• Previous treatments a person had
  • The length of time since a person last received treatment
  • Results of certain lab tests
  • The medicines a person is taking
  • Other medical conditions the person has
  • Any previous history of another cancer
  • A person’s activity level (also known as performance status)

Other factors, such as a person’s age or sex, may also be part of the criteria. There are usually other criteria for each study, as well.

Advertisements and clinical trial lists may not contain all of a study’s eligibility criteria. If you’ve found a study you think you might qualify for, you can usually contact someone involved with the study to get a full list of the criteria.

I think I’m eligible. Now what?

Once you’ve found a study and confirmed you’re eligible for it, deciding if it’s the right one for you can still be hard. There may even be more than one study that looks promising. Again, it’s important to learn as much as you can.

Talk with someone connected to the study. This could be the clinical investigator or principal investigator (PI) – the person in charge of the study – or a research coordinator. Research coordinators are usually nurses. One of their jobs is to make sure that people meet eligibility criteria before they get into a study. They also make sure that the study protocol is followed for each patient. They often serve as a link between study patients and their doctors.

Both PIs and research coordinators should be able to answer your questions about the study. (See the section “Should I think about taking part in a clinical trial?” for a list of questions you might want to ask.) They can give you answers about their particular clinical trial, but they are not likely to be helpful in discussing other studies you might be thinking about. What’s more, they could be biased (even if they don’t mean to be) toward their own study.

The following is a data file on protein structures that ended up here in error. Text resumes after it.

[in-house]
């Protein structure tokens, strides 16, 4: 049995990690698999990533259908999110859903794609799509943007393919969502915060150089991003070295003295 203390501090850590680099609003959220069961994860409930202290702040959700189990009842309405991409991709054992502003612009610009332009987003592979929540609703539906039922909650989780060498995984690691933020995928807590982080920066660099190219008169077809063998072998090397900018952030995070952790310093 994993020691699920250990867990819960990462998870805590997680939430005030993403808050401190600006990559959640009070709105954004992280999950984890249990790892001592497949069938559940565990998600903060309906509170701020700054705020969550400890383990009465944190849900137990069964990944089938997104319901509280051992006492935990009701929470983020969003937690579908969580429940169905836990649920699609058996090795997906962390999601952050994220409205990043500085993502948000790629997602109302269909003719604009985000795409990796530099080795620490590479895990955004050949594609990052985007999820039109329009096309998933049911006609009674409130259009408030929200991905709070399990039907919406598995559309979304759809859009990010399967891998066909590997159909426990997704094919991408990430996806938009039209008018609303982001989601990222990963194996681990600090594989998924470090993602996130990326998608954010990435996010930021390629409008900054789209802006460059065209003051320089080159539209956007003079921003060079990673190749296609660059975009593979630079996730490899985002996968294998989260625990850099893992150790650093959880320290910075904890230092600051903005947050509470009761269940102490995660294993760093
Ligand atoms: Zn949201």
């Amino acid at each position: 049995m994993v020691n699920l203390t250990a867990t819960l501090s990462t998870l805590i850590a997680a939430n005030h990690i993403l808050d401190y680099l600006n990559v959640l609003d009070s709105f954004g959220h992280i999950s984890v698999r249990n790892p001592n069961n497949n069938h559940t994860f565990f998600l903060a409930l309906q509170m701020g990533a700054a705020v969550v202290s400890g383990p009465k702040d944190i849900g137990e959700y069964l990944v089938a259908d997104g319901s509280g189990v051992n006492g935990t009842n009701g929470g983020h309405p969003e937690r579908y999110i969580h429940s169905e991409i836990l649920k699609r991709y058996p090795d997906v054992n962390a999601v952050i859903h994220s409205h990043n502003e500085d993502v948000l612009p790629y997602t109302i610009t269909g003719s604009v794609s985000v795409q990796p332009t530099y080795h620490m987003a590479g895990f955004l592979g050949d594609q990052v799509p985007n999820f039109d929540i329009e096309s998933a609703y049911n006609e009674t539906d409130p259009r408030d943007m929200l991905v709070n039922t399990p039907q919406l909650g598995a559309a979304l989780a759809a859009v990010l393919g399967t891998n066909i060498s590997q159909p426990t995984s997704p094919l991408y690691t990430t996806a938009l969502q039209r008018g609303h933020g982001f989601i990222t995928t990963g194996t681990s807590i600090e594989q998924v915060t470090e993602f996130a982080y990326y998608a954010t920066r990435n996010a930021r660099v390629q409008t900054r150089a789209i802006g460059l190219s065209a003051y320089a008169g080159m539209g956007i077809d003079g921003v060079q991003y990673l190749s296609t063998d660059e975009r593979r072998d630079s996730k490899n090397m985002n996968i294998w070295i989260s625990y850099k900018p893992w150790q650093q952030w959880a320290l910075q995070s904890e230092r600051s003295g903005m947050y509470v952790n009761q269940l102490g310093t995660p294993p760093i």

If you haven’t done so already, talk to your doctor about the clinical trials you’re looking at. Bring in whatever information you can, so that your doctor can help you figure out what might be right for you. No doctor knows about every clinical trial being done, but your doctor knows your medical situation best and can probably tell you if the study is worth considering. This discussion can take some time, so you might need to make a special appointment to allow your doctor enough time to look over the information.

You might also want to get a second opinion from a doctor not connected to the studies you’re looking at. Doctors who are well known in their fields usually know about the latest experimental treatments, and they may be able to point to those that look more promising.

If you have access to the Internet, you can find some information on your own. Try to find out if the new treatment has been studied before or if it’s being studied now in other diseases, as well as whether any results are available. If this is hard for you, have someone close to you help or do it for you.

Finally, talk to friends and family members you trust. Although the final decision is yours, their opinions may give you insight into things you hadn’t thought about.

Last Medical Review: 09/25/2014
Last Revised: 10/31/2014